Ridgeland Campus offers critical care paramedic program

A pilot program on the Ridgeland Campus of Holmes Community College is defining the enhanced level of care that the state’s first critical care paramedics will need to do their jobs and save more lives.

 The 2013 Mississippi Legislature passed a law allowing for the licensure of critical care paramedics, and the first class began in January in the semester-long program. The hours these paramedics spend in classrooms now will allow critically ill patients to receive more advanced care as they are rushed to the hospital.

“Holmes is laying the groundwork for the state so there will be a good quality course for other colleges in the state to follow,” said Mark Galtelli, the college’s program director of emergency medical technology. “We are honing a written curriculum to put it into practice in the field.”

The inaugural class of 14 is mostly comprised of paramedics who currently fly on medical helicopters across the state. Students have come from Sardis, Eupora, Vicksburg, Meadville and cities close to the Ridgeland campus.

“These paramedics are already actively taking care of sick patients and this course will only enhance their capabilities,” Galtelli said. “They will treat the sickest of the sick.”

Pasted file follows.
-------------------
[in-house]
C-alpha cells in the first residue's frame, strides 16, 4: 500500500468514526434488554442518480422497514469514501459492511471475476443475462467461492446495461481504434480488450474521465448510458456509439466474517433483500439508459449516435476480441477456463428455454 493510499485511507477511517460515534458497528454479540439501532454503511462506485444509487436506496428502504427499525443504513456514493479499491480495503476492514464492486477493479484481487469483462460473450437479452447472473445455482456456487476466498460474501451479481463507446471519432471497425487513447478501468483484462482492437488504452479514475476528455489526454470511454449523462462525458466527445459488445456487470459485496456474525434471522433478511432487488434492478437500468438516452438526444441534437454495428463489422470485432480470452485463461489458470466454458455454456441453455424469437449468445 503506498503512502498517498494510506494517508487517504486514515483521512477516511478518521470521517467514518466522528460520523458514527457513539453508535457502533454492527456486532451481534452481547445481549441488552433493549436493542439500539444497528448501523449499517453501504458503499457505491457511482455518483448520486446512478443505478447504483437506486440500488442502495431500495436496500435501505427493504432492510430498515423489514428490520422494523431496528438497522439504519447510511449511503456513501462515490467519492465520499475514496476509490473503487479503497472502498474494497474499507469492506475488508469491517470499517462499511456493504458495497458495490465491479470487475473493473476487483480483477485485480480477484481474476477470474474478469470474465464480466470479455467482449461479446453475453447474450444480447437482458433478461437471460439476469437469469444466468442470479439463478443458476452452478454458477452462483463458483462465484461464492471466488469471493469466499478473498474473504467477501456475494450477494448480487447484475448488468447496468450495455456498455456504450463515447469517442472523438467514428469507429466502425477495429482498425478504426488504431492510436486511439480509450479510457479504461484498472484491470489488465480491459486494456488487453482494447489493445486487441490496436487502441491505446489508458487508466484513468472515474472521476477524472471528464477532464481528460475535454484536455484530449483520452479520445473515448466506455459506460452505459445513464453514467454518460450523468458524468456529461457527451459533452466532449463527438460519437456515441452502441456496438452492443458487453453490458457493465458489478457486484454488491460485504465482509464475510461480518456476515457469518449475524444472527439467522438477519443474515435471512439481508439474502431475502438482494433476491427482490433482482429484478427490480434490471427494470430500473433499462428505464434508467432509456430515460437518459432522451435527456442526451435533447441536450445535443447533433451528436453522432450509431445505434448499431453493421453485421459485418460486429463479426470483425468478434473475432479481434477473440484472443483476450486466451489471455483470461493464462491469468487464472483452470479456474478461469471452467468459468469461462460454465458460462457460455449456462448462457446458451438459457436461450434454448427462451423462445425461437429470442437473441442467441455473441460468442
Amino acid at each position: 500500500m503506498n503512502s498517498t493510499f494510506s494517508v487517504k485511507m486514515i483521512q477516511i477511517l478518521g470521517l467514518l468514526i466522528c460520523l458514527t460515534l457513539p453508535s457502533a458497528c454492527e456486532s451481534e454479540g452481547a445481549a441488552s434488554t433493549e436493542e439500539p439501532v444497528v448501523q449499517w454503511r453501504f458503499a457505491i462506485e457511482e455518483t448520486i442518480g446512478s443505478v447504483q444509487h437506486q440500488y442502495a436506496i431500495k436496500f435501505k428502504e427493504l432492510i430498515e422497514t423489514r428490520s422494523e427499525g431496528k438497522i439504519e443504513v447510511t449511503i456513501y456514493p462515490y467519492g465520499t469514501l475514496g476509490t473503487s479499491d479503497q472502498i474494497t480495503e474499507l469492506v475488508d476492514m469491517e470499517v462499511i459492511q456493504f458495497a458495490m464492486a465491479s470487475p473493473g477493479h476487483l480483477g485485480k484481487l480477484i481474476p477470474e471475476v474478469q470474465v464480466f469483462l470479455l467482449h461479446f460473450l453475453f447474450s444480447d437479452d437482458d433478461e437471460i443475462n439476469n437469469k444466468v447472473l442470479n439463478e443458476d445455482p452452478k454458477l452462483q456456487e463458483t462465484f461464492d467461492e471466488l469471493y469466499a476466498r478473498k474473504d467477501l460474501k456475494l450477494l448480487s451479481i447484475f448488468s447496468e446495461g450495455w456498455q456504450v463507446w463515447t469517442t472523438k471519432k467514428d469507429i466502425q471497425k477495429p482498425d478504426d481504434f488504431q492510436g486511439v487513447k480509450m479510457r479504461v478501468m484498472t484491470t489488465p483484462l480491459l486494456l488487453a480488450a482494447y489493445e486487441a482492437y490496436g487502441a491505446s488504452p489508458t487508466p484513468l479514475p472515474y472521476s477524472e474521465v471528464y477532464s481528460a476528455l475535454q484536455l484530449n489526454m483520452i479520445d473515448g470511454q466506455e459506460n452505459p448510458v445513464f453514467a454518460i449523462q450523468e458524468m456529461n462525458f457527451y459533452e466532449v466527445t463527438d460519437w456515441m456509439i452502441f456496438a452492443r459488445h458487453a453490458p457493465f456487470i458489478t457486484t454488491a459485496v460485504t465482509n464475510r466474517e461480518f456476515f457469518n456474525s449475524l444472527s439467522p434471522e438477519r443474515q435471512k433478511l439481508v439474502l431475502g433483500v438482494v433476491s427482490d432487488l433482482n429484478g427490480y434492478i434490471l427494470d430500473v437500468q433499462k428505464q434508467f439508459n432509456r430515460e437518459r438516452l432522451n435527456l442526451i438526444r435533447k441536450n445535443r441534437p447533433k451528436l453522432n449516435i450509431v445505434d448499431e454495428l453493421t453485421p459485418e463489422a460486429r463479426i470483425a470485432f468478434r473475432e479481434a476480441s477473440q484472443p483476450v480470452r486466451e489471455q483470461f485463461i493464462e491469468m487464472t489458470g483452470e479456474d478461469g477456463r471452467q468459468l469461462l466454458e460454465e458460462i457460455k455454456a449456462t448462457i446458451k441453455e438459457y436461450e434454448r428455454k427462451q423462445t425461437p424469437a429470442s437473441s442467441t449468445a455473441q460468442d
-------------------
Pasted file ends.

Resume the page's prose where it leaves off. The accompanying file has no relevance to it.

Certain procedures, like the insertion of chest tubes that can now only be done in a hospital, can be started in route by certified critical care paramedics, saving precious minutes for patients, he said.

Stephen Houck of Gluckstadt, a paramedic since 2006, has worked for University of Mississippi Medical Center’s Air Care for three years. “This program gives us a wider scope of practice. It allows us to give patients more advanced care and more advanced drugs before they get to the hospital. We will be able to give all pharmacological drugs that nurses give but outside of the hospital.”

The enhanced level of care and procedures that certified critical care paramedics can provide to patients in transport “can make a huge difference in a patient’s life,” Houck said. “The scope of practice is one of the most advanced in the country.”

“It’s as advanced as you can get,” Galtelli said. “It’s highly technical and highly repetitious.”

Paramedics must have three years of experience to enter the course. Those who complete the classroom work and 90 hours of clinical work will have to pass national certification to be designated a critical care paramedic.

The semester course not only gives the paramedics book knowledge “but first-hand knowledge as well” as the students share their work experiences, Houck said. “The great thing is we’re getting people from all over the state.”

Galtelli said there is a demand for training for critical care paramedics in the state “and having trained personnel will transfer into more demand. There will be a demand for this course for a long time to come.”

The next session for critical care paramedic training will be held during the fall semester on the Ridgeland campus of Holmes Community College. For more information about the program, contact Galtelli at mgaltelli@holmescc.edu or call (601) 605-3331.